Does Low Socioeconomic Status have an Effect on Crime Rates?
Daria Harris, Alexandra Murray
Our project is going to address the increasing Incarceration rates in the United States since the 1970s. Incarceration can be defined as the state of being confined. Incarceration typically refers to those confined to prisons, however jail confinement is a form of incarceration as well. Nearly 2.2 million persons are incarcerated nationwide in the U.S, with almost half of these offenders serving time for non-violent drug crimes. (Hayes, 2020). This is important because mass incarceration is one of the biggest issues in the criminal justice system. Since incarceration rates in the U.S are the highest in the world, it is important to discuss what factors and contributors lead to the increase of incarcerated persons. The purpose of this research was to have a national representation of incarcerated persons. The population intended for this study includes incarcerated persons in both State and Federal facilities. The results of this dataset contain variables ranging from inherent factors such as race, age, and gender to extrinsic factors such as drug usage, childhood experiences and family background. The key variables from this dataset we plan on using to support our information is the age of the inmates, employment at time of arrest, their criminal record and illegal drug/alcohol abuse at time of arrest. Analyzing the relationship with each of these variables would allow us to determine risk factors and intervention methods that could prevent them.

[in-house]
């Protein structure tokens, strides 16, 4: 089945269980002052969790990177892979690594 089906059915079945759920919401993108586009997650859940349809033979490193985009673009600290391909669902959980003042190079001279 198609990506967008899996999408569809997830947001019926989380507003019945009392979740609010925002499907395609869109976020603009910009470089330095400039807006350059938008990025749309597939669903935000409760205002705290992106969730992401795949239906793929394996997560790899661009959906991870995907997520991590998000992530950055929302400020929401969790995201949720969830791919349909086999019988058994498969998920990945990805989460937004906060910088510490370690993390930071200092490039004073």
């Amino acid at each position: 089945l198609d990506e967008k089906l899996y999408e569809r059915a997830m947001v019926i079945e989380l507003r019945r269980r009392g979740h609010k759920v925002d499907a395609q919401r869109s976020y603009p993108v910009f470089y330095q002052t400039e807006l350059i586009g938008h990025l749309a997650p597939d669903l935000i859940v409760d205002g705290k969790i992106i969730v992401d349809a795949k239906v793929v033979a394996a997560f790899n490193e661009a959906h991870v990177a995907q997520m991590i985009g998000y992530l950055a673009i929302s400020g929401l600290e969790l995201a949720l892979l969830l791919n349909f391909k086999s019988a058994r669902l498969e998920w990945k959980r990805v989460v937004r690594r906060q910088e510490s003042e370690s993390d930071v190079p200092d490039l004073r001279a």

Primary Advisor's Department
Criminal Justice and Security Studies
Stander Symposium, College of Arts and Sciences
Institutional Learning Goals
"Does Low Socioeconomic Status have an Effect on Crime Rates?" (2023). Stander Symposium Projects. 3073.
Presentation: 10:40-11:00 a.m., Humanities 109